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Stair railings a necessary safety feature

Dennis Parolin, President, Dufferin Iron & Railings
Monday, August 26, 2013

When should stairwell railings be updated?

Stairwell railings need to be replaced when they do not meet the Ontario Building Code, which was put into place to prevent personal injury. It’s particularly important to ensure railings in emergency exit stairwells are up to code so that tenants don’t fall or get hurt during a building evacuation. The building code states that railings must be a certain height, with a specific distance between vertical pickets. Also, they can not be climbable.

The Ontario Building Code not only protects tenants but also the building owner from liability and/or negligence. Changing railings to meet code assures that the building owner will pass current and/or future building inspections with respect to their interior railings. Generally, the one-time cost to replace railings is between one and two per cent of a building’s gross rental income for a year.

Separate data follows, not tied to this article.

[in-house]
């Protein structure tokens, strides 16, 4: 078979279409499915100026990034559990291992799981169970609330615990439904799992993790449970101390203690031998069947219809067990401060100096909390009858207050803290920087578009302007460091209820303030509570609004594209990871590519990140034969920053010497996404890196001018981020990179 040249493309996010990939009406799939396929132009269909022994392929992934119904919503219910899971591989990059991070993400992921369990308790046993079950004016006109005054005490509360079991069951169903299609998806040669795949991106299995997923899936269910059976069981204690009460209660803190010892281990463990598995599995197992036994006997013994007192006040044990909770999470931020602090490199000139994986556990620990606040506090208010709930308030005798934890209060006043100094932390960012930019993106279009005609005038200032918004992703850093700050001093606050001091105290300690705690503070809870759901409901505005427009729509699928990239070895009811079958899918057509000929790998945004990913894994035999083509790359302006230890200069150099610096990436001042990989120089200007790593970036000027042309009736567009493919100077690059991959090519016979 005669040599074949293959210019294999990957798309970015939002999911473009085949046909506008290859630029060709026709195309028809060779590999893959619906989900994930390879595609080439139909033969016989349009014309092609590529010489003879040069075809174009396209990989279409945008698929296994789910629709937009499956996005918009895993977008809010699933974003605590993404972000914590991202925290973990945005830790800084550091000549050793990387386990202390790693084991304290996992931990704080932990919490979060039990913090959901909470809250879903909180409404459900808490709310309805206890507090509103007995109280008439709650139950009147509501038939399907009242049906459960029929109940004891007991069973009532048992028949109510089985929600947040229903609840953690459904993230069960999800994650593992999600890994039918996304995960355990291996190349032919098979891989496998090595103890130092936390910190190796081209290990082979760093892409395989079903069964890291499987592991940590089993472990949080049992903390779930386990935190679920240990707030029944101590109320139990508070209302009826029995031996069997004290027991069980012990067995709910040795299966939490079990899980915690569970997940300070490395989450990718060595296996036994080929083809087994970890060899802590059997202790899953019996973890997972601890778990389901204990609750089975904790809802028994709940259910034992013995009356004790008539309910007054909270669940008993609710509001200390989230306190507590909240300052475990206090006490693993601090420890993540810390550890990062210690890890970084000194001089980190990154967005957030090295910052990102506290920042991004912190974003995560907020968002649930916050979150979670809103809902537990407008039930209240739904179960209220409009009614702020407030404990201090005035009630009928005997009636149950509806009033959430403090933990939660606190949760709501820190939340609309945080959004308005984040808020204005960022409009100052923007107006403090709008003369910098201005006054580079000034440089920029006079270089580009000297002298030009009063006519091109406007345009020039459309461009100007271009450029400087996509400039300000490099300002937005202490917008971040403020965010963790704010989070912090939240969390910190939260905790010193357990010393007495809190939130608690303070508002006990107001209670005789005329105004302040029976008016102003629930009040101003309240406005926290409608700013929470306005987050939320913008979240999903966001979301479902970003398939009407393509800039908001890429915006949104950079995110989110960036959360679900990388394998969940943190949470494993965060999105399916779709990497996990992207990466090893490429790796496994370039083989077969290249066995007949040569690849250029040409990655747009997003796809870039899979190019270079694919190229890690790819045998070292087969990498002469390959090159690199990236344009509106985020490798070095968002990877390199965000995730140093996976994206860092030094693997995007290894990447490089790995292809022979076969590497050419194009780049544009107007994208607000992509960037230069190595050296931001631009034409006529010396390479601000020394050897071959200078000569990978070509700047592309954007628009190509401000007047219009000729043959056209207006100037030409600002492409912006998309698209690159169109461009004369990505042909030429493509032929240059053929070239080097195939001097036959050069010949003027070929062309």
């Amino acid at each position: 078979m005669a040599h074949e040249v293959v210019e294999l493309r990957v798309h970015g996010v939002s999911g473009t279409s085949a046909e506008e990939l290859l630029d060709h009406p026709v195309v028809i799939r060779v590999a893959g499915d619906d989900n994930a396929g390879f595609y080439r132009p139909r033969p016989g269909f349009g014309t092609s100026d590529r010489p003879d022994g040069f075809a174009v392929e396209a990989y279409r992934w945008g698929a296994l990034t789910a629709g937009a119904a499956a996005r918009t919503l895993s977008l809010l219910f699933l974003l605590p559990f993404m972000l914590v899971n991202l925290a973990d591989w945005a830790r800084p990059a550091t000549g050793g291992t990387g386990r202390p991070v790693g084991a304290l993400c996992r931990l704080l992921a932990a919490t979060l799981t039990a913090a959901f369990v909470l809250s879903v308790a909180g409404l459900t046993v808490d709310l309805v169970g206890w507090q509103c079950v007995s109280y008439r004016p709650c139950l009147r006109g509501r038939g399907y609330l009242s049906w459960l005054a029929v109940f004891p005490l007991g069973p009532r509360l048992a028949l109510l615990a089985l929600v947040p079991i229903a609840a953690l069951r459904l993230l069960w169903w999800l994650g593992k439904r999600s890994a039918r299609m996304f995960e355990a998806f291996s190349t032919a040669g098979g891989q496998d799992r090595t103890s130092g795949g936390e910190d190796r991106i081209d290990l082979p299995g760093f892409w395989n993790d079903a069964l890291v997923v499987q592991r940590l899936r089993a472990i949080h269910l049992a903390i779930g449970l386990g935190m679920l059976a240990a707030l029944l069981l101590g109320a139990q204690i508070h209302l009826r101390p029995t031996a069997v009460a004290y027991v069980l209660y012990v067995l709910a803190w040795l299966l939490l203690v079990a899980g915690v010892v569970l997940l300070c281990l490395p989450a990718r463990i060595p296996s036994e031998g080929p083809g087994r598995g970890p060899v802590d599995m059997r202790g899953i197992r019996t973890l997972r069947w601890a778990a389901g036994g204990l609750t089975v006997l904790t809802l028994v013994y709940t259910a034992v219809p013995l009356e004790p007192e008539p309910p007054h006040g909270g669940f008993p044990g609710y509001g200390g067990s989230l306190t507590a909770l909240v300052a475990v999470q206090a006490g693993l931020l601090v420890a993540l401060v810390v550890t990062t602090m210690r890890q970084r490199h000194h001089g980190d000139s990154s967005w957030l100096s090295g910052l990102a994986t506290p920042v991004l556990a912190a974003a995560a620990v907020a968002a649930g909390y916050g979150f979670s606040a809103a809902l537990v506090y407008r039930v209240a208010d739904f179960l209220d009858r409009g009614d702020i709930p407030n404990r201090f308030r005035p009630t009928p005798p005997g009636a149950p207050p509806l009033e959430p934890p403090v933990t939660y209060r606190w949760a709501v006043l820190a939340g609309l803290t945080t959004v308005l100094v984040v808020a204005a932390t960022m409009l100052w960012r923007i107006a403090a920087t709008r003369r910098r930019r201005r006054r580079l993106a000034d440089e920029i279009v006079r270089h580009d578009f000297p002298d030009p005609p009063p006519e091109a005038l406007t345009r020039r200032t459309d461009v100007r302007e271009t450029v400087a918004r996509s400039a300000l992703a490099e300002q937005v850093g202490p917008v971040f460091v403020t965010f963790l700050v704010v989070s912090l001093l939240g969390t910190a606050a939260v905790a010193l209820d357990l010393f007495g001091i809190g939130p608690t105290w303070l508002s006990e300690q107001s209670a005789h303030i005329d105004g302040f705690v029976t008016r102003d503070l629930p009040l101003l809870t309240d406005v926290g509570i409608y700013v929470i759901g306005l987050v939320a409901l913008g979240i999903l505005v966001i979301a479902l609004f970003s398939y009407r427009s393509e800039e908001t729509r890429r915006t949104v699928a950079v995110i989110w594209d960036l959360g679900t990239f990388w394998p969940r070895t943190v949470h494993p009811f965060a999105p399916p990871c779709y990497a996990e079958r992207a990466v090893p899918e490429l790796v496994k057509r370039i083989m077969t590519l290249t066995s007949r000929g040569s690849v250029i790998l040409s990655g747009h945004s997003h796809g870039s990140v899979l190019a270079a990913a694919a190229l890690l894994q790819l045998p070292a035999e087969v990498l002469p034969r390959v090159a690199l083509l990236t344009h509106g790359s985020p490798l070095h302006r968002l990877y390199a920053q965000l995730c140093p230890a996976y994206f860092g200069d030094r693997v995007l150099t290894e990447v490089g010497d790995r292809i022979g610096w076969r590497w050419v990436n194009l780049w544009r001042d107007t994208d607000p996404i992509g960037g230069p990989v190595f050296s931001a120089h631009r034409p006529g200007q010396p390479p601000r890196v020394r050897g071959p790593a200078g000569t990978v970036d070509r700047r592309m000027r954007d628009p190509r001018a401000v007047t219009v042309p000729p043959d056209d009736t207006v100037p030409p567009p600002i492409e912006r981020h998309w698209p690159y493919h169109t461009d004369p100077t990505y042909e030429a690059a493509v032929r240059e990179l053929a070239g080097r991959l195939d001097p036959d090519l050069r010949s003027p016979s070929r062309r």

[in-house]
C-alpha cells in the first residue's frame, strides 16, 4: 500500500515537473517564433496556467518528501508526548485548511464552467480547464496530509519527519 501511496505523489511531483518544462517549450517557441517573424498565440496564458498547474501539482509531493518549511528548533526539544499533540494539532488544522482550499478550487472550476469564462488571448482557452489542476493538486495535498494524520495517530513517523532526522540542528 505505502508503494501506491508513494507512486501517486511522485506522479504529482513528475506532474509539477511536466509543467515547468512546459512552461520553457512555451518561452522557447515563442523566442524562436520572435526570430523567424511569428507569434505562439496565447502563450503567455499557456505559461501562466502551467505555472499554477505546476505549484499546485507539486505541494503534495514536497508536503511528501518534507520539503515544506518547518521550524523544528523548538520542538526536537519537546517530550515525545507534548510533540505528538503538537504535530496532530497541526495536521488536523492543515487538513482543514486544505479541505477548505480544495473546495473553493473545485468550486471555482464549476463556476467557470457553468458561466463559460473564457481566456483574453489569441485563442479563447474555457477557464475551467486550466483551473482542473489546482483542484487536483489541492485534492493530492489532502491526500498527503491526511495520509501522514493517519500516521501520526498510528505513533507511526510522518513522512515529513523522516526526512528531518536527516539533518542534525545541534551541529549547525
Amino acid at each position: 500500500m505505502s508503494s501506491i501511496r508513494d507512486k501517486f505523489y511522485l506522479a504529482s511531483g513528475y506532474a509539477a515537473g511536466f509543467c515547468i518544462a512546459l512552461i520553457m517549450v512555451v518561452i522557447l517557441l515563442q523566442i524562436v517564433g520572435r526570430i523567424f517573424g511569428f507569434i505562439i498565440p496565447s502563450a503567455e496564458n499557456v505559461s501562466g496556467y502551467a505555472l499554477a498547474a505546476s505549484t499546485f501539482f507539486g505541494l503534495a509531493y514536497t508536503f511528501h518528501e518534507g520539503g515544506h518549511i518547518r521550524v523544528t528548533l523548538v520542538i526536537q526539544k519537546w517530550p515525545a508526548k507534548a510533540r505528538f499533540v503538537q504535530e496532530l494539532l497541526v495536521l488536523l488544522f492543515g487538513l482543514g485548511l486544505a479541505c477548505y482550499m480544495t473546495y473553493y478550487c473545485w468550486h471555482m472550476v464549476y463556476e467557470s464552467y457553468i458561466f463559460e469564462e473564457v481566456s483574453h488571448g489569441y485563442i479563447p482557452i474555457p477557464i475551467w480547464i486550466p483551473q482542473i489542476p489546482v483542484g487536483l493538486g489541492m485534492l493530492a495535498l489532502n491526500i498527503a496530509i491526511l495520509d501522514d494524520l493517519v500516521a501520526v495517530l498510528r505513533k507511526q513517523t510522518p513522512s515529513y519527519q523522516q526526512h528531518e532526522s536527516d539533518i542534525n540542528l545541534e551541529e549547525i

It is always in the best interest of the property owner to be proactive when dealing with the City of Toronto’s multi-residential apartment building (MRAB) audit and enforcement program, particularly when there are shareholders involved in their corporations. Changing the railings to meet code not only meets the health and safety standards for their tenants but also ensures the landlord will not have any financing issues with lenders as they have no outstanding work audits on their holdings.

Dennis Parolin is president of Dufferin Iron & Railings. He can be reached at [email protected].

One thought on “Stair railings a necessary safety feature

  1. As a property manager, there is no question in my mind that an owner must do his/her due diligence to ensure that every residents' home is safe from potential harm. We have heard enough stories of how children have fallen through balconies, and through open windows. We should not wait until someone falls through a stairwell railing – especially if they are trying to evacuate a building in the event of an emergency – before owners and the city makes this issue a priority. Whichever city department is involved in inspections should be proactive and advise owners of their obligations and then enforce the law. Every owner should be treated equally. The law is the law!

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